ATLANTA -- Merging eight of Georgia’s public colleges likely will involve layoffs, the elimination of some academic programs and name changes at the long established institutions, according to documents released Wednesday.
The documents from the University System of Georgia show some administrative positions and overlapping programs may be cut as the institutions merge over the next year. The documents also show some faculty and staff may be transferred to another campus and at least one campus chief, Middle Georgia College President Michael Stoy, will lose his title once his campus merges with Macon State College.
The documents were released to The Associated Press as part of an open records request.
Chancellor Hank Huckaby has declined to say how much money will be saved by the mergers or how many jobs may be eliminated.
“The bottom line to all of this is we want to do a much better job in using our money,” Huckaby told state lawmakers during budget hearings at the Capitol on Tuesday. “We have a lot of work to do, but we’re committed to changing the status quo in the university system.”
The proposal to merge the campuses was released publicly, just days before the state Board of Regents voted unanimously to approve it Jan. 10. The mergers help the university system absorb some of the $1 billion in state funding cuts that have been made in the last four years and will create larger, stronger institutions in key areas of the state, Huckaby said.
The plan will consolidate Waycross College with South Georgia College in Douglas; Augusta State College with the Georgia Health Sciences University; Middle Georgia College with Macon State College; and Gainesville State College with North Georgia College & State University.
For some campuses, like Gainesville State and North Georgia, the merger is a natural fit because the campuses already work together on many programs and the Gainesville State president is retiring in June. But for others, like Augusta State and Georgia Health Sciences University, the consolidation could be painful as officials try to create one institution out of two very different colleges.
Georgia Health Sciences is the state’s only public medical school, while Augusta State -- just three miles down the road -- is a 6,700-student four-year university that draws its enrollment mostly from that region of the state. Georgia Health Sciences recently changed its name but likely will have to take on another moniker to indicate that it will no longer be just a medical and allied health institution.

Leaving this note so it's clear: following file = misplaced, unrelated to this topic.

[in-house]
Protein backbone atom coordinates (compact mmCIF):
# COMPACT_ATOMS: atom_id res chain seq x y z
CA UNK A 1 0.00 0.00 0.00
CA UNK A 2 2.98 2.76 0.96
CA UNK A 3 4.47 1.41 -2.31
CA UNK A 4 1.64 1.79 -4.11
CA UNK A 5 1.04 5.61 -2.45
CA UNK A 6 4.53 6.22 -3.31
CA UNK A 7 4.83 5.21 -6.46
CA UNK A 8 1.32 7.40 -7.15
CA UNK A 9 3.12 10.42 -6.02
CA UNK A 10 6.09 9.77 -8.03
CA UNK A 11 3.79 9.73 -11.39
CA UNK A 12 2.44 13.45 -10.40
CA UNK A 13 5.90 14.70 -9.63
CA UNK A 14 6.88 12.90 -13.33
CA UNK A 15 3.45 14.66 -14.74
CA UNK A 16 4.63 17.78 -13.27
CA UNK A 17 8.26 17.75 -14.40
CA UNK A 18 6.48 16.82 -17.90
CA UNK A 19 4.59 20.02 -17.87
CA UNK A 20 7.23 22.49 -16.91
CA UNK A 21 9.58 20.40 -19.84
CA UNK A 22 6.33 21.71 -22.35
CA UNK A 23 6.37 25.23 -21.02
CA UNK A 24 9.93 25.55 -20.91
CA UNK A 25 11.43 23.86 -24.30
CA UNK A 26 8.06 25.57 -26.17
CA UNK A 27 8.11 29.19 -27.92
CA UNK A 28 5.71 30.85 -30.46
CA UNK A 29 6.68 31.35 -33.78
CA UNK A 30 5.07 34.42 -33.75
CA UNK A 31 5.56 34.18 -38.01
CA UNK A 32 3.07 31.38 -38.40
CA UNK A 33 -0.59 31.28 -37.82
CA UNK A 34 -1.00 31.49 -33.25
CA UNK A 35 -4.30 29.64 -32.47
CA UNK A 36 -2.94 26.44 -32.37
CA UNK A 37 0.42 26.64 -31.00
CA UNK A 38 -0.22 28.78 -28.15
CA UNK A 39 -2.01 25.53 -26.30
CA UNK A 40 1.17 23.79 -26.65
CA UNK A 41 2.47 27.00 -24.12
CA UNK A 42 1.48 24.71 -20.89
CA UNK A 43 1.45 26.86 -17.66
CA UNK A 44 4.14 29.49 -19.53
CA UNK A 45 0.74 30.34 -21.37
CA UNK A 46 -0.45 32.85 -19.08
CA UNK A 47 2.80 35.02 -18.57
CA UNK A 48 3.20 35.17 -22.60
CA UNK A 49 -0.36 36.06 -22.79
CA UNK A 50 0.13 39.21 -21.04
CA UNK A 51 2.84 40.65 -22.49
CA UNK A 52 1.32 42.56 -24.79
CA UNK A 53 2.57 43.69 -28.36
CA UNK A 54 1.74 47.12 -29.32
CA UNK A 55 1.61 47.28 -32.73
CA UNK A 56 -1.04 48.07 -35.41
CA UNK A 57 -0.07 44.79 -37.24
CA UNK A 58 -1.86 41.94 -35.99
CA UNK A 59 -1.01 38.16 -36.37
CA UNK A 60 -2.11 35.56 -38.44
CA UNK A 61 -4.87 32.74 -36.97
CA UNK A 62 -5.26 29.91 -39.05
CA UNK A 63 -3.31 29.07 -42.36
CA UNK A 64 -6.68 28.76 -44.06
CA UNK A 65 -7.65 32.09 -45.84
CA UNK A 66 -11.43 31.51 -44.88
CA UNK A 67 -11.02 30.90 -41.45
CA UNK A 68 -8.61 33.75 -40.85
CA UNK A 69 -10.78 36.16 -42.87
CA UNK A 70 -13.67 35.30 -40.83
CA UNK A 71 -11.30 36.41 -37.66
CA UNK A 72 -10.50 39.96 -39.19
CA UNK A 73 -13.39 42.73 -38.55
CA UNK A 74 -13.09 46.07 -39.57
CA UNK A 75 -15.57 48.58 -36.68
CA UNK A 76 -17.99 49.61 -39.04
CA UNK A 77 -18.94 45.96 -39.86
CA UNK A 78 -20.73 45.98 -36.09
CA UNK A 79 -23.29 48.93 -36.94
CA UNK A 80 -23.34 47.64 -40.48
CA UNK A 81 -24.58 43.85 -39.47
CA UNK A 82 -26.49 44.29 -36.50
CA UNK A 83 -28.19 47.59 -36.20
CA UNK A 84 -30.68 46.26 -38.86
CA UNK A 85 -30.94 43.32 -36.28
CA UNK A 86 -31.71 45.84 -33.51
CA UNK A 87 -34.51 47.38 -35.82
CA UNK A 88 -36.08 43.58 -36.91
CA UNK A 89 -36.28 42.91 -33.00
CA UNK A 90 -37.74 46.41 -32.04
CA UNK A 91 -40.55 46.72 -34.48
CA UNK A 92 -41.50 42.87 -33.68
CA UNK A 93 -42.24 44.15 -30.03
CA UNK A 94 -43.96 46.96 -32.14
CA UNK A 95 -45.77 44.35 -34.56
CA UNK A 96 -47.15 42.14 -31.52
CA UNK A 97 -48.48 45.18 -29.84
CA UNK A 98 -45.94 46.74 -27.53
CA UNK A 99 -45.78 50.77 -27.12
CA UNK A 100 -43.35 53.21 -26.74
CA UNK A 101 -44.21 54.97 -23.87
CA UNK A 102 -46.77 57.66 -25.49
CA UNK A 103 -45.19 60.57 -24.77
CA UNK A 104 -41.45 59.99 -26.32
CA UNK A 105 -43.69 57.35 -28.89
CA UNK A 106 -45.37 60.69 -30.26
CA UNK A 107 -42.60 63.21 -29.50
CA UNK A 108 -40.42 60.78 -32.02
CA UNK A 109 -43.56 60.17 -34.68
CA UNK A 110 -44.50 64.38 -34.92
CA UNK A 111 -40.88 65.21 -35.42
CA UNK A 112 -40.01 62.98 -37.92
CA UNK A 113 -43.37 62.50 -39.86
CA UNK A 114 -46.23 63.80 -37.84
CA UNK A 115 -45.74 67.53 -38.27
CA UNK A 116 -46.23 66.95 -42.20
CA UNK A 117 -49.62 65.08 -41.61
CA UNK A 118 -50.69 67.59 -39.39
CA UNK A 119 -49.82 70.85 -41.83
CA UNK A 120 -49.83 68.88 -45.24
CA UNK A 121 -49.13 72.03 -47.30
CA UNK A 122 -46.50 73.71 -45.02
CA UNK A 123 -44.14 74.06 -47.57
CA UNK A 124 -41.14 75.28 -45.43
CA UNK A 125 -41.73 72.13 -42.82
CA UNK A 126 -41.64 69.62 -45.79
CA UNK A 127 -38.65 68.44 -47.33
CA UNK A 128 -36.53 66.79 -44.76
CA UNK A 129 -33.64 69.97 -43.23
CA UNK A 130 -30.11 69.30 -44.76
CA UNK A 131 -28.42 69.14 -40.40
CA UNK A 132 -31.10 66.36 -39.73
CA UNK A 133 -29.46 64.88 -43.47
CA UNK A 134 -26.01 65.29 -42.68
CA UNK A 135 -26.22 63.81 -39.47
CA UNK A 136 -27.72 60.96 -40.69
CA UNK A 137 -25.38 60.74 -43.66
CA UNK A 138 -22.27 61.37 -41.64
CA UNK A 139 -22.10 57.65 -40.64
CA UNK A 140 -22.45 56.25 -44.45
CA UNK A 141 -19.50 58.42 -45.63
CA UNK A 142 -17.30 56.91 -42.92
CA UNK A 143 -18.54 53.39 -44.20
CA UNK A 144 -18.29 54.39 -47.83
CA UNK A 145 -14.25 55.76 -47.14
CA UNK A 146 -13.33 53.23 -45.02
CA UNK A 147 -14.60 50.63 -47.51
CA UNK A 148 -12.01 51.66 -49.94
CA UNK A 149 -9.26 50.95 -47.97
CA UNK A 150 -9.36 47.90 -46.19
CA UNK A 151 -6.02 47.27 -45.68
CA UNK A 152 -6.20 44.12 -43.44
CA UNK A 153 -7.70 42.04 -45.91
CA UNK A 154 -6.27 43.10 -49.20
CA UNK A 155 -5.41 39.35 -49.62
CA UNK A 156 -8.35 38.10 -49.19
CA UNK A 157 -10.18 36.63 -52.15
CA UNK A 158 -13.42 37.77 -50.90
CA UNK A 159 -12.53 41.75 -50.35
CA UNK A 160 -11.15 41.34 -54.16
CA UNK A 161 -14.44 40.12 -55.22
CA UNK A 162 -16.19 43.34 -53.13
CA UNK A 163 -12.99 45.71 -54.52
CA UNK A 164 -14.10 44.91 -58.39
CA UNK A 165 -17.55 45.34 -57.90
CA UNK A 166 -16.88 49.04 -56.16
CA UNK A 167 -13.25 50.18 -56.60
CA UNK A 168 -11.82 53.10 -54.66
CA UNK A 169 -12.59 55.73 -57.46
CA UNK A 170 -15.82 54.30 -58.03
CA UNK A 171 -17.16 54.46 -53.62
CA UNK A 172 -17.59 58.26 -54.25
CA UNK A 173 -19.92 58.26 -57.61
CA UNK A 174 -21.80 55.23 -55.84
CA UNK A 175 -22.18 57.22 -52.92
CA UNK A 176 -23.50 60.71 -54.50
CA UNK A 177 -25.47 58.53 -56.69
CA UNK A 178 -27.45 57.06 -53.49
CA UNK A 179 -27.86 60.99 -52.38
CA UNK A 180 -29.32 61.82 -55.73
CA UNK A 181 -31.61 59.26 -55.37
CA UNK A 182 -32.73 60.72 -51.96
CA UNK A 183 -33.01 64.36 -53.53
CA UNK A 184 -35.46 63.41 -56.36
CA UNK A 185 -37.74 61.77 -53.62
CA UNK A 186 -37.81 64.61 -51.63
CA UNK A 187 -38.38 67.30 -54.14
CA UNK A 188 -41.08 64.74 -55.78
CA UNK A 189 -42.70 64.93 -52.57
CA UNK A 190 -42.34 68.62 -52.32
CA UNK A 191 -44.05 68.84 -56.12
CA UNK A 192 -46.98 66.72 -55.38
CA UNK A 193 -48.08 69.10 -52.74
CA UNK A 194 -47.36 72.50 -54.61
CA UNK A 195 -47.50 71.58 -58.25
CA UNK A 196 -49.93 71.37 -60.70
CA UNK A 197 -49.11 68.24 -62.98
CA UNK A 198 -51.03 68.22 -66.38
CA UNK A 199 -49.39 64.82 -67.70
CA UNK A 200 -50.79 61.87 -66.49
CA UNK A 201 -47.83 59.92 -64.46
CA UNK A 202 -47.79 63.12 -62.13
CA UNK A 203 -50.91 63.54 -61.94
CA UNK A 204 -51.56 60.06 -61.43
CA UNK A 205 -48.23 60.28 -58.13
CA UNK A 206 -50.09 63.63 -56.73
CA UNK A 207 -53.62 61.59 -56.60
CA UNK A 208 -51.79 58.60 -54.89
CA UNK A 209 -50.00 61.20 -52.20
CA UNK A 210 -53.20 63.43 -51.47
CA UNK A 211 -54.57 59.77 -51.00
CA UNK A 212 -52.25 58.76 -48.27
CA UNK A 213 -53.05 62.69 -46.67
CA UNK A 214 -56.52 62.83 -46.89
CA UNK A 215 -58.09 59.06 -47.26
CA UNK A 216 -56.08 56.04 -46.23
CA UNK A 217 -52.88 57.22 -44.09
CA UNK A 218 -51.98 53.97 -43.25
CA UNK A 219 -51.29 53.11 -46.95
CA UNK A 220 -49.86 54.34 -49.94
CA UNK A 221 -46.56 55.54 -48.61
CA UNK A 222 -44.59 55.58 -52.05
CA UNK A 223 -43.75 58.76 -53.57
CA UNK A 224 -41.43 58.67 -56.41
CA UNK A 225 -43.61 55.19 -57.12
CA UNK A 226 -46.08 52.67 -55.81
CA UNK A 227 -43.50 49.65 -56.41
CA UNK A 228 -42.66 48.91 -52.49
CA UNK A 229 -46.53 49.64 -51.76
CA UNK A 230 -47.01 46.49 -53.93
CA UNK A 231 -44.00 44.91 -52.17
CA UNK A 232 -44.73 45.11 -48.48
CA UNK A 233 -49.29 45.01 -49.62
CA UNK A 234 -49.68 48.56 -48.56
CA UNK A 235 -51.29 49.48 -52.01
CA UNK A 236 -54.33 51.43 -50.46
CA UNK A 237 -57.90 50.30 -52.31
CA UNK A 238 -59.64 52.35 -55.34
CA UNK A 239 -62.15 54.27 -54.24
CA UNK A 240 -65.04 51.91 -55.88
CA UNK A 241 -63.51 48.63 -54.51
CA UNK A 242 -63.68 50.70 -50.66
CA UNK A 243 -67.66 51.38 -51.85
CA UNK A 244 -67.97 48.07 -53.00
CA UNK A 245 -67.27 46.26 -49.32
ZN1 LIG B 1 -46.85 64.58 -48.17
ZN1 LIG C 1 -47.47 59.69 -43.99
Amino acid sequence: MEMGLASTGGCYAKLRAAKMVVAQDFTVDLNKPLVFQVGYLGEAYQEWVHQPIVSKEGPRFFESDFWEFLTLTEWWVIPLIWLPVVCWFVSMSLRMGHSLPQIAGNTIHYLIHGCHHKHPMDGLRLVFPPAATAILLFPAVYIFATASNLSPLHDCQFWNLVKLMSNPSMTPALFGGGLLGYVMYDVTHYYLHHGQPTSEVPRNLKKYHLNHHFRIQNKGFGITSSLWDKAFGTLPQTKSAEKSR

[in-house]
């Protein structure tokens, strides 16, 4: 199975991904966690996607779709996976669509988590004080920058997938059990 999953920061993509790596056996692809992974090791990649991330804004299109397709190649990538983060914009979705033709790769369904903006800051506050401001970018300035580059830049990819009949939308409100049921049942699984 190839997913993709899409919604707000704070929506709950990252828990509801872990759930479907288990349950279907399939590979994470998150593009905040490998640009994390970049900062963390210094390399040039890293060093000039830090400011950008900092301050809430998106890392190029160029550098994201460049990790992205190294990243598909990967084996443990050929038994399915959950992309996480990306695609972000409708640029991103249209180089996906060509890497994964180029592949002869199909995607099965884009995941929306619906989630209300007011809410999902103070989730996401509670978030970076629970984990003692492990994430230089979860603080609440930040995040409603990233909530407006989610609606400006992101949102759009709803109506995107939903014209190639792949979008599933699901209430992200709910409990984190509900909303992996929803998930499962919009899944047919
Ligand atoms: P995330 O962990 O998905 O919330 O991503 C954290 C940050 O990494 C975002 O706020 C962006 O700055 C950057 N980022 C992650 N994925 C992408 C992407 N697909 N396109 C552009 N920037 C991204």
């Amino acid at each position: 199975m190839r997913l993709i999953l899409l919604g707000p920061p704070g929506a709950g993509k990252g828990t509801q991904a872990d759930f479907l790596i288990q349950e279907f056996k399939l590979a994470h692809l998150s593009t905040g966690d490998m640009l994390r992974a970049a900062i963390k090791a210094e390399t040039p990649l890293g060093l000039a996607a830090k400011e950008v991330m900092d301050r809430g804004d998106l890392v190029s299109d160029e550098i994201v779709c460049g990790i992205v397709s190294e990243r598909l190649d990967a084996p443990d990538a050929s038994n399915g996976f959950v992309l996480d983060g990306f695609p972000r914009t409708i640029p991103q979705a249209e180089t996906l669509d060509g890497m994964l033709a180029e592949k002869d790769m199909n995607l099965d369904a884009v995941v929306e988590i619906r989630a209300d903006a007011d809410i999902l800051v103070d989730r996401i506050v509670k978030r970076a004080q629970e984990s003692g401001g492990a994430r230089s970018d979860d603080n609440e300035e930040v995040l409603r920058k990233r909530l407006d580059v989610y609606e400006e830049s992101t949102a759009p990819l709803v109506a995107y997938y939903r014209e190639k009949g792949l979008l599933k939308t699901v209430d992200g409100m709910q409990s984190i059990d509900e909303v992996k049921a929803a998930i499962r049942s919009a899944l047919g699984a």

University system officials say they do not plan to shut down any campuses but will instead merge administrative functions at the institutions. The unprecedented mergers will give students in smaller communities across the state a chance to study at larger institutions that they might not have had access to in the past, through online classes and shared faculty members, officials said.
Consolidation marks a change in direction for Georgia’s public college system, which has added many new institutions since it was founded in the 1930s. Enrollment at the schools has skyrocketed while state support has fallen amid steep budget cuts, leading to large tuition increases even as HOPE scholarship benefits were cut back.
“Resources had become limited. By putting them together, we can deliver more effectively and efficiently to the people of middle Georgia,” Stoy said.
He said is unsure of what his role will be once Macon State President Jeff Allbritten becomes head of the merged institution.
Previous efforts to merge institutions in Georgia have failed, mostly because of the politics involved, Huckaby said.
In 2009, a Republican state senator initiated a push to merge historically black colleges in Savannah and Albany with nearby schools that are predominantly white. The plan never moved forward, amid opposition from the legislative black caucus.
There are no historically black institutions on the list of mergers.